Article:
We've written often about Carl Malamud, the rogue archivist who has devoted his life to making the world's laws, standards, and publicly owned information into free, accessible, beautiful online documents. Now, I'm pleased to help him launch an ambitious, vital Kickstarter project aimed at raising at least $100,000 to turn the world's public safety codes into thoroughly linked, high-quality HTML documents (presently, many of the 28,040 public safety codes that Carl and public.resource.org have put online exist as scanned bitmaps that can't be searched or linked). The project involves a careful re-typing of all that scanned material and re-tracing of images and formatting them as vector-based SVG files.
Carl and his colleagues have fought in the courts for their right to publish the law that we, the people, are expected to follow. They have passed on lucrative careers in the private sector to devote themselves to public interest, public spirited work that makes the sourcecode for the world's governments available at our fingertips. The work they are doing unlocks untold billions in value -- from being able to ensure that your weekend DIY rewiring project meets code and won't burn down your house, all the way up to giving workers in deadly factories in Bangladesh access to the laws that are supposed to be honored in their workplaces.
$115 gets you a copy of their giant, amazing book of global safety standards, but there are interesting and awesome premiums at price-ranges from $10 (public acknowledgement on the Wall of Safety) to $475 (the Big Box of Propaganda!). I've put in my $115 -- not for the book, but as a way to thank Carl and co for the amazing work they do, and as a means of funding more of it. I hope you'll give, too.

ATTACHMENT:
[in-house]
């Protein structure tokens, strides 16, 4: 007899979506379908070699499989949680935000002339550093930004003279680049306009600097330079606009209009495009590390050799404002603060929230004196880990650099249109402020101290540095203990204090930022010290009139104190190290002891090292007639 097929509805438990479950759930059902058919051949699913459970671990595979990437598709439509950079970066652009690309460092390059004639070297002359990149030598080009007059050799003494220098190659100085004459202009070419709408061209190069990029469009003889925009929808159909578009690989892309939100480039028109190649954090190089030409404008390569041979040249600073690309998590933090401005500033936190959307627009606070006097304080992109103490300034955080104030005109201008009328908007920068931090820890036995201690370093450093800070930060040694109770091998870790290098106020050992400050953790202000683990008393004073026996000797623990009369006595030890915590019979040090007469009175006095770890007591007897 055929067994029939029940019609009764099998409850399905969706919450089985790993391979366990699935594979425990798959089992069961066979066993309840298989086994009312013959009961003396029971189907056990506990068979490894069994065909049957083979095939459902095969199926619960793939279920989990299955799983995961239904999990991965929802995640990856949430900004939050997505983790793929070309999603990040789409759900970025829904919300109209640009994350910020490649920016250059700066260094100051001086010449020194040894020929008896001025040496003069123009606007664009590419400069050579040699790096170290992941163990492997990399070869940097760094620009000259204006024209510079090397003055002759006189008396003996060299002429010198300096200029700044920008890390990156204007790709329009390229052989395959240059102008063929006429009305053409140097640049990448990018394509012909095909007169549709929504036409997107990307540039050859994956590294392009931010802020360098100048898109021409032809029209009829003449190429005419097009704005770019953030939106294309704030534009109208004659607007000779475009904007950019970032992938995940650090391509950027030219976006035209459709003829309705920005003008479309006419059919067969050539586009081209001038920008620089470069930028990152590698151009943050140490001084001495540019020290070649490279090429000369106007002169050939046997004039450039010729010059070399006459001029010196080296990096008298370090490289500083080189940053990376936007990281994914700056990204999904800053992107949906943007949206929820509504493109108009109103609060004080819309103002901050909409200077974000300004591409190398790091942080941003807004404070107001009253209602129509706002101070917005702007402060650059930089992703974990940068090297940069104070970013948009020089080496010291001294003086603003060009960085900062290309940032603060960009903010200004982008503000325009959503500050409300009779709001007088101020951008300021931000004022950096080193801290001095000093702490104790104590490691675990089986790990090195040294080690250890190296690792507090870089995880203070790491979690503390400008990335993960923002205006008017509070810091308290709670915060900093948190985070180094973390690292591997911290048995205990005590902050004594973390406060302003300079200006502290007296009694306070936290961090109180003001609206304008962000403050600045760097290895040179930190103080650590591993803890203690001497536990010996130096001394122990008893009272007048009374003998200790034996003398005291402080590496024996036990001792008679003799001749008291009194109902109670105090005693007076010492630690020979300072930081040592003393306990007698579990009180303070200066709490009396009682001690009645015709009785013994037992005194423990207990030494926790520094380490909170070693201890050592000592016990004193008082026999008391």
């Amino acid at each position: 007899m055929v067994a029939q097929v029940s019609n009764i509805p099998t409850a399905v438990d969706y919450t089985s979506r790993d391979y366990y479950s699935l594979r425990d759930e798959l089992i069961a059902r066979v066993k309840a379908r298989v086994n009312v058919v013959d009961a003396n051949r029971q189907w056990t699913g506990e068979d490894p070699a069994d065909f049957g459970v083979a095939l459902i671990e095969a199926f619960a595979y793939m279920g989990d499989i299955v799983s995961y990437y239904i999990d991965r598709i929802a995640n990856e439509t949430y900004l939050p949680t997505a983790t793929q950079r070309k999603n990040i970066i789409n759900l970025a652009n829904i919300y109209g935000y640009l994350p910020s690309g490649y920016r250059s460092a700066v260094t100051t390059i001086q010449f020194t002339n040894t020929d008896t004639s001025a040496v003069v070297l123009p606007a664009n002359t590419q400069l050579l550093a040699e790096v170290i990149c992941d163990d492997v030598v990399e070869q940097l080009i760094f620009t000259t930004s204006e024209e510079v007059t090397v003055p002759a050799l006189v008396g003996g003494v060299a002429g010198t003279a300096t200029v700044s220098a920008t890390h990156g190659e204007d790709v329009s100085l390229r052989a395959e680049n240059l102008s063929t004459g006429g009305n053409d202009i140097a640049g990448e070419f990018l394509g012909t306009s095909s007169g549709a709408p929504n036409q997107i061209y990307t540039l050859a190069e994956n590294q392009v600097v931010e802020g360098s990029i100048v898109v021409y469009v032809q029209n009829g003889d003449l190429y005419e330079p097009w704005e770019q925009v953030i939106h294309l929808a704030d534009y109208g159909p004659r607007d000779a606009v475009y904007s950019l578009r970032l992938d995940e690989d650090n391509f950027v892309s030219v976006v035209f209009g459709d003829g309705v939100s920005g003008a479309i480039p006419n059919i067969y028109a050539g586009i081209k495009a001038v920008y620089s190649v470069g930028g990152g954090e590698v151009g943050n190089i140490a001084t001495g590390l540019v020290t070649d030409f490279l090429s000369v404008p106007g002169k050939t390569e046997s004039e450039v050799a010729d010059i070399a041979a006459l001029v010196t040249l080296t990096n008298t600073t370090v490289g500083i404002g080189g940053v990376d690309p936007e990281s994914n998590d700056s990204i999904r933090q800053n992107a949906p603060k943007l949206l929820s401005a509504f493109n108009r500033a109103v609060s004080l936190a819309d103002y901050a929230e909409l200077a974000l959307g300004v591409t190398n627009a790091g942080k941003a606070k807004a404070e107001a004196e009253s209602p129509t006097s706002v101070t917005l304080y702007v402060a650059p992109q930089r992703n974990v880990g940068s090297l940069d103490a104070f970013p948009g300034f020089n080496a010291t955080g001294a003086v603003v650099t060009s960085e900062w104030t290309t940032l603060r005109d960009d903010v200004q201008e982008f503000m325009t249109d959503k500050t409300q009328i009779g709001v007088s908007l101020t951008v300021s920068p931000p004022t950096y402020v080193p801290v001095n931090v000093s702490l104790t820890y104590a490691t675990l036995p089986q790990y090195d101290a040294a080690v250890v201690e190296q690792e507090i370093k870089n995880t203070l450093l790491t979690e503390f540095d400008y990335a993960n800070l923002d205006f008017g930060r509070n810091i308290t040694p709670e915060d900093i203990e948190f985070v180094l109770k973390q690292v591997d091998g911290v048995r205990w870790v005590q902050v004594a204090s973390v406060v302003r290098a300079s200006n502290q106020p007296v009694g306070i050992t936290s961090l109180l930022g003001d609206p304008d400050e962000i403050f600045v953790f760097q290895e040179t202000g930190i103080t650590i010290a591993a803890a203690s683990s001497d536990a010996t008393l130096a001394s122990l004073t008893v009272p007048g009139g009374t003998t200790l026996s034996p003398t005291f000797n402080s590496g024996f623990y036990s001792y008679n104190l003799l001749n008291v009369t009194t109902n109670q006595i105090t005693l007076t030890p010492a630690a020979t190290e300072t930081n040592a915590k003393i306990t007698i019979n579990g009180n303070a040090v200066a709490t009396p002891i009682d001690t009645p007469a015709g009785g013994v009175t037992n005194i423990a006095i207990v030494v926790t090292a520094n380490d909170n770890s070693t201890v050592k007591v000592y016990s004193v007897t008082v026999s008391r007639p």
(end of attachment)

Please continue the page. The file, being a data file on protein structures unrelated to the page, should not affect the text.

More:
Read the rest
Read the rest
Samantha Cook sez, "Hacker Scouts, a nonprofit organization based in Oakland CA, has launched a Kickstarter to fund a new hackerspace designed for kids and their families. Due to the increase in demand for their programs, Hacker Scouts is working with local partners to build a space that is practical and exciting where they can run classes and workshops, support outreach programs to Oakland's diverse community, and continue to prototype programs and activities that they release open source to the global community. Hacker Scouts has been successfully bringing STEAM Education and real, relevant skill building for over a year and have grown from one program in Oakland to over 30 programs all over the US. In order to continue the high level of individualized learning and mentorship, they need a space that matches their growth. Please support Hacker Scouts by donating and/or sharing this project. More information can be found on the Hacker Scouts website and on our Kickstarter page."
A reader writes, "The Mighty Wurlizter at San Francisco's Castro Theatre is in danger of being sold. There is an attempt being made to purchase the Wulitzer and upgrade some needed elements. The organ at the Castro is a beloved San Francisco treasure, it would be a pity to lose it!"
Amen. This is one of San Francisco's great, underappreciated attractions, along with the Musee Mechanique and Alcatraz. It needs saving.